Manchin, McCain on way to easy wins in W.Va.

By John O'Brien | Nov 4, 2008


CHARLESTON - As expected, Gov. Joe Manchin has apparently won re-election, defeating Republican challenger Russ Weeks, and Republican presidential candidate John McCain has received West Virginia's five electoral votes.

Manchin, a 61-year-old elected to his second four-year term, held a 69-27 advantage over Weeks in a poll released last week by North Carolina-based Public Policy Polling. The Associated Press made the call Tuesday night based on an analysis of voter interviews conducted by Edison Media Research and Mitofsky International.

The exit poll showed a 74-23 early lead for Manchin.

Voters gave McCain a 55-42 edge in the PPP poll conducted last week. CBS News made the call for McCain.

Manchin, a Farmington native and former secretary of state, defeated Republican Monty Warner in 2004. He has made improving the state's business climate a top priority.

He was recently criticized by a Florida plaintiffs lawyer who is representing approximately 7,000 Harrison County residents involved in a class action lawsuit against industrial giant DuPont.

Manchin got involved in the case by filing an amicus brief that asked the state Supreme Court to consider hearing cases with large punitive damages awards.

The $381 million award provides $55 million for remediation damages, $130 million in medical monitoring costs and $196.2 in punitive damages. Plaintiffs attorneys were awarded nearly $130 million, too.

One of those attorneys, Mike Papantonio of Pensacola, Fla., said Manchin was a "puppet" of DuPont's. Records show he met with DuPont officials before filing, though his office maintains that Manchin was not influenced by the company.

DuPont is alleged to have dumped arsenic, cadmium and lead at its Harrison County facility.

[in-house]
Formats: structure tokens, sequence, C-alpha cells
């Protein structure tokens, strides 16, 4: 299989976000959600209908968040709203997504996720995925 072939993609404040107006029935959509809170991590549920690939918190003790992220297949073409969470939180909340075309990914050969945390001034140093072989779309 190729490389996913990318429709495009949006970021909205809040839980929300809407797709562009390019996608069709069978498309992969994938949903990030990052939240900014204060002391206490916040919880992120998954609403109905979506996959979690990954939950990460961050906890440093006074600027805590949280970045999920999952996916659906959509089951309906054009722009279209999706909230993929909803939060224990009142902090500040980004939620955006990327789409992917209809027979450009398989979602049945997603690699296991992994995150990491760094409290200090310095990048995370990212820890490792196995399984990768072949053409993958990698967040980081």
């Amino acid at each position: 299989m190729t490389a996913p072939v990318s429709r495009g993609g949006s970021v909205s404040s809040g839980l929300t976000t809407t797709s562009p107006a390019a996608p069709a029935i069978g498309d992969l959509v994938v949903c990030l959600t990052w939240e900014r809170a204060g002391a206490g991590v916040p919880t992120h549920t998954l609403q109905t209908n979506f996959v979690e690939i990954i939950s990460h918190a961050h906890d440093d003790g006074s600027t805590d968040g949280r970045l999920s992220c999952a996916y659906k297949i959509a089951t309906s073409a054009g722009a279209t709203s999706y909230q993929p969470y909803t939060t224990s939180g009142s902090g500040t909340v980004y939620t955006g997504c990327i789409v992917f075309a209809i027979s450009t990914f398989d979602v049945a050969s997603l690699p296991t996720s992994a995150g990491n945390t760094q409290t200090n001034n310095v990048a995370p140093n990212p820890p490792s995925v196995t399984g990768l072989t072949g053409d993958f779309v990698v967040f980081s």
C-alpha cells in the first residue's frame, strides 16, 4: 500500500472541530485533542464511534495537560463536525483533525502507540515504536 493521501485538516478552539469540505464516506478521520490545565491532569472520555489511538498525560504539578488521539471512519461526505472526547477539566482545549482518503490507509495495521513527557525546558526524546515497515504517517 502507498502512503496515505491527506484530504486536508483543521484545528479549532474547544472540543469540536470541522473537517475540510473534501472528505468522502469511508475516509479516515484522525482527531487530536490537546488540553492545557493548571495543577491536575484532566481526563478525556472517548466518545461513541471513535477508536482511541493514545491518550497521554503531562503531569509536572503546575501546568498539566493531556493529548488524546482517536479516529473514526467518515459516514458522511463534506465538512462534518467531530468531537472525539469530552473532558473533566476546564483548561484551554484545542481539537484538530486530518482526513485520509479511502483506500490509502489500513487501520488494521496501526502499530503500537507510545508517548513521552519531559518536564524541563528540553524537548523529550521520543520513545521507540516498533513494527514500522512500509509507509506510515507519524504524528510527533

"What is amazing to me is that while our brief is based solely on the legal principles of due process and the right of appeal, the trial lawyers' brief, led by several big out-of-state law firms, does not address that legal issue in any way..." Manchin said.

Manchin filed his brief June 24, and records show that he had met with a DuPont official and attorney three weeks earlier.

Also, DuPont lawyers gave Manchin two draft briefs that made many of the same arguments he made, and he spoke on the phone in Nov. 2007, less than a month after the Harrison County Circuit Court verdict, with DuPont's chief executive.

The Court recently decided to hear DuPont's appeal, as well as the appeal of a group of landowners shut out of the award by ownership agreements from the 1920s.

Also, Manchin said in October that the State was contemplating a lawsuit against the investment firms that were recently bailed out by the federal government.

"We've suffered losses in our portfolio because of their inability to operate," said Lara Ramsburg, Manchin's spokesperson. "While it's not a significant amount of money, it's still a loss."

According to his re-election Web site, Manchin's goals for the next four years include improving the economic climate, continue progression towards affordable quality healthcare for all citizens and making sure the state is using its resources to establish a stable and secure energy future.

Weeks, of Raleigh County, was formerly a state senator.

Democratic presidential nominee Barack Obama was crushed in May's primary by Hillary Clinton, and probably didn't help himself in West Virginia by remarking in January that he would put restrictions on coal-burning power plants that would bankrupt them.

"I was the first to call for a 100 percent auction on the cap and trade system, which means that every unit of carbon or greenhouse gases emitted would be charged to the polluter," Obama said in an interview with the San Francisco Chronicle..

"That will create a market in which whatever technologies are out there that are being presented, whatever power plants that are being built, that they would have to meet the rigors of that market and the ratcheted down caps that are being placed, imposed every year.

"So if somebody wants to build a coal-powered plant, they can; it's just that it will bankrupt them because they're going to be charged a huge sum for all that greenhouse gas that's being emitted."

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